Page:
Covid-19 and Food Allergies is something that has been weighing on my mind as a Food Allergy Mom. The fear of going to the emergency room is real and we want to avoid it at all costs – right? But what if your child is experiencing an anaphylactic reaction? Would you go to the Emergency room and risk a Covid-19 exposure? Or would you administer the prescribed epipen and wait out the acute symptoms at home. What is the right procedure during these Covid-19 times?
*Make sure to contact your allergist to discuss your current Emergency Anaphylactic Action Plan to see if a revised version is right for you or your family member. I am a concerned food allergy mom, not a doctor.
“The Journal of Allergy and Clinical Immunology : In Practice,” published a very interesting piece suggesting an update to the EAP algorithm. I found it a highly interesting read but want to stress that this discussion is for acute anaphylactic reactions only:
“Patients with history of severe anaphylaxis such as those who have been intubated and ventilated, or had reactions treated with more than two doses of epinephrine should follow their routine anaphylaxis plan and activate emergency services immediately when anaphylaxis is recognized.”source
Before Covid-19, the Food Allergy community typically followed Emergency Action Plans (EAPs), similar to this FARE EAP. Now, food allergy families have to decide if the risks associated with an acute anaphylactic reaction outweighs potentially Covid-19 contaminated Emergency Rooms and hospitals. The specific procedure in question is calling 9-1-1 immediately after administering the epi-pen. The standard is to call 9-1-1 and alert them of the situation and then wait for the paramedics to arrive and assist.
Covid-19 and Food Allergies – what next?
Covid-19 has really jostled up this procedure. Not only does a food allergy family member have to judge the severity of an acute anaphylactic reaction but if they do deem the situation dire and in need of support, they have to wait for the paramedics to arrive. This is another wilted piece of the puzzle as ambulances may take longer to arrive then their usual call times.
“Usually when something sounds like an emergency, someone is in cardiac arrest, trauma, etc., we move pretty quick,” the paramedic said. “We can’t do that now. Putting on all the (personal protective equipment, or PPE) properly takes time, and for us could be a matter of life and death as far as our safety goes. So we don’t rush.source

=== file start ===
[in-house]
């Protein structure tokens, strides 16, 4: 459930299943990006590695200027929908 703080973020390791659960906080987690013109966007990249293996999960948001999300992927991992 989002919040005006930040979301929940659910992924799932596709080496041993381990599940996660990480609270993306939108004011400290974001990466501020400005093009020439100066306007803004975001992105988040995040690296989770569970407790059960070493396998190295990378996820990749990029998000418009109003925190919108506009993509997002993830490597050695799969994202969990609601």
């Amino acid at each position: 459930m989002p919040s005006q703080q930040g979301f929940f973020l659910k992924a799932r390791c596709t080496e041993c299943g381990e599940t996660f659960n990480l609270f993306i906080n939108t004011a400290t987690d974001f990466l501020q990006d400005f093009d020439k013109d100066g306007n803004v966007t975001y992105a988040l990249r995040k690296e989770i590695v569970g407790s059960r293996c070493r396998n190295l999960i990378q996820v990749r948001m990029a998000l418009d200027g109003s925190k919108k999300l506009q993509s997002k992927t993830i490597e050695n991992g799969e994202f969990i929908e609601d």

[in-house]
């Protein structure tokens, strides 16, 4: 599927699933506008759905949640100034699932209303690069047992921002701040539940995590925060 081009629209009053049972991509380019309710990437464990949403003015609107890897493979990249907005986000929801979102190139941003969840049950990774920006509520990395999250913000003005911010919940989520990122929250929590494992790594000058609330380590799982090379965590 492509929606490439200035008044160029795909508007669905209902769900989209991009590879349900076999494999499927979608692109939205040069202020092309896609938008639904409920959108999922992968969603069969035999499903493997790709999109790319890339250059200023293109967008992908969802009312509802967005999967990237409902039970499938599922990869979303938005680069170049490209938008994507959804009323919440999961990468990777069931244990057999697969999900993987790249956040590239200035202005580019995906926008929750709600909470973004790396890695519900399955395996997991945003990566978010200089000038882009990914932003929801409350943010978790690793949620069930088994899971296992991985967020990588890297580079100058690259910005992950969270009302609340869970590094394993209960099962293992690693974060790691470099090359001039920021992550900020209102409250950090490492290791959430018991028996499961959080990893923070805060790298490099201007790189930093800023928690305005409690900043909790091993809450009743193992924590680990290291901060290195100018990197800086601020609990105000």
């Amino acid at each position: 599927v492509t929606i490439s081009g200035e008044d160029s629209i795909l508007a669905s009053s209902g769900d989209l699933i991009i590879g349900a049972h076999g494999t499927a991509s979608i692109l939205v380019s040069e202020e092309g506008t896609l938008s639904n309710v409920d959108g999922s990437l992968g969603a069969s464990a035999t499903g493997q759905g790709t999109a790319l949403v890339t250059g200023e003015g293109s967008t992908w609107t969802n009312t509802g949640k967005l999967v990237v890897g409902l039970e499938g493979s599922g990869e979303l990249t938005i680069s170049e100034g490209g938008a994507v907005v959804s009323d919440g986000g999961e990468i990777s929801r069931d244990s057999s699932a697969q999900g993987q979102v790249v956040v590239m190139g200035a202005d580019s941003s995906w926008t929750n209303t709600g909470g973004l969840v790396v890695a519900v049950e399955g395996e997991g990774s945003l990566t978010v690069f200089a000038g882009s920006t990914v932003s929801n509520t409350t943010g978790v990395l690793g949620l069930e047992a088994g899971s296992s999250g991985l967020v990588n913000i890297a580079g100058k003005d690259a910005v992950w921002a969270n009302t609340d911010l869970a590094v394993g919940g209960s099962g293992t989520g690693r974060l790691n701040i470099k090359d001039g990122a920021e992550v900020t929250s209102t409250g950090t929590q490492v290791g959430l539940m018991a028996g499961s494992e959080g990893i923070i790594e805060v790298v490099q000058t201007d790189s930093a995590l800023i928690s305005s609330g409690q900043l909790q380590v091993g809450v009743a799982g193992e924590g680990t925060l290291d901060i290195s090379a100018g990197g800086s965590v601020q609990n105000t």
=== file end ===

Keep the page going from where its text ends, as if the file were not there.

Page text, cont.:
With longer than average ambulance wait times, contaminated hospitals, and mentally exhausted family members, it is essential that food allergy families have a contingency plan in place while the world navigates our current normal with Covid-19. The original EAP from FARE offered only 2 steps with the newer Covid-19 update including 6 (PDF below). This is a significant difference and requires that those family members making the decisions are confident with their ability to calmly and properly assess the health of the Food Allergy person they are supporting. The newly added steps 3-6 on the updated EAP, are easy to understand and plan for. We do not have a blood pressure or pulse monitor, so that is something we may look into further.
Talk to your allergy specialist
One of the recommendations is to clearly communicate with a health professional about your current Emergency Action Plan in question. “We recommend using telemedicine to proactively discuss the modified management of anaphylaxis and communicate thresholds for activating EMS, per individual patient’s profile, local COVID-19 burden, and careful assessment of the risk-to-benefit ratio.” source
IF you are like me, I have been watching our local health unit’s website like a hawk and have been obsessively listening to the Covid-19 counts of our local hospitals. However, I realize that this in no way qualifies me to judge what constitutes our risk-to-benefit ratio and I will be deferring to our allergist to help guide us through this stressful time.
The heavy feelings that accompany Covid-19 and food allergies are real and scary. The reason for this article is to share with you this updated Emergency Action Plan but also to let you know that you are not alone. Let me tell you, I am knocking on wood over here with the hopes that no one in our food allergy family has to deal with the gut-wrenching decision of calling 9-1-1 during an anaphylactic reaction. During this unique time in history, I find it best to prepare for the worst, while hoping for the best.
Your food allergy friend,